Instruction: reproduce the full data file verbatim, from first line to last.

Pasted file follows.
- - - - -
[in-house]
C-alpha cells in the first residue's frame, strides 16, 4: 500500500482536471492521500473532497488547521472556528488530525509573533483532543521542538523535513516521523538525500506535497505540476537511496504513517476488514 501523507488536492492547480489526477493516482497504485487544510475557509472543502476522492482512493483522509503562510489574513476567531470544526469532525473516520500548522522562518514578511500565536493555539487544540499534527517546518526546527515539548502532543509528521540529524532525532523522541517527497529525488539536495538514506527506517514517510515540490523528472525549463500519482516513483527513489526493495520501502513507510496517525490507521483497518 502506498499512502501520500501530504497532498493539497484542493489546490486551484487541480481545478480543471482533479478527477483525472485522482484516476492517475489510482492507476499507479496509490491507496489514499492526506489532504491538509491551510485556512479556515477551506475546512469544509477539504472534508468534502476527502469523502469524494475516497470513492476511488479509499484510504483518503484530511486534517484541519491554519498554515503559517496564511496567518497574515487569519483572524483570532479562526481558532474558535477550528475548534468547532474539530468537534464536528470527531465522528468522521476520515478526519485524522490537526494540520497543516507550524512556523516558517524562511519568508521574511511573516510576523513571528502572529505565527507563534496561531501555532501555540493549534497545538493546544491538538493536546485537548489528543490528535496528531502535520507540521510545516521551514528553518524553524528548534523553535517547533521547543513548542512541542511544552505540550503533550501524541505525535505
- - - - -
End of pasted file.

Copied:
[in-house]
C-alpha cells in the first residue's frame, strides 16, 4: 500500500482536471492521500473532497488547521472556528488530525509573533483532543521542538523535513516521523538525500506535497505540476537511496504513517476488514 501523507488536492492547480489526477493516482497504485487544510475557509472543502476522492482512493483522509503562510489574513476567531470544526469532525473516520500548522522562518514578511500565536493555539487544540499534527517546518526546527515539548502532543509528521540529524532525532523522541517527497529525488539536495538514506527506517514517510515540490523528472525549463500519482516513483527513489526493495520501502513507510496517525490507521483497518 502506498499512502501520500501530504497532498493539497484542493489546490486551484487541480481545478480543471482533479478527477483525472485522482484516476492517475489510482492507476499507479496509490491507496489514499492526506489532504491538509491551510485556512479556515477551506475546512469544509477539504472534508468534502476527502469523502469524494475516497470513492476511488479509499484510504483518503484530511486534517484541519491554519498554515503559517496564511496567518497574515487569519483572524483570532479562526481558532474558535477550528475548534468547532474539530468537534464536528470527531465522528468522521476520515478526519485524522490537526494540520497543516507550524512556523516558517524562511519568508521574511511573516510576523513571528502572529505565527507563534496561531501555532501555540493549534497545538493546544491538538493536546485537548489528543490528535496528531502535520507540521510545516521551514528553518524553524528548534523553535517547533521547543513548542512541542511544552505540550503533550501524541505525535505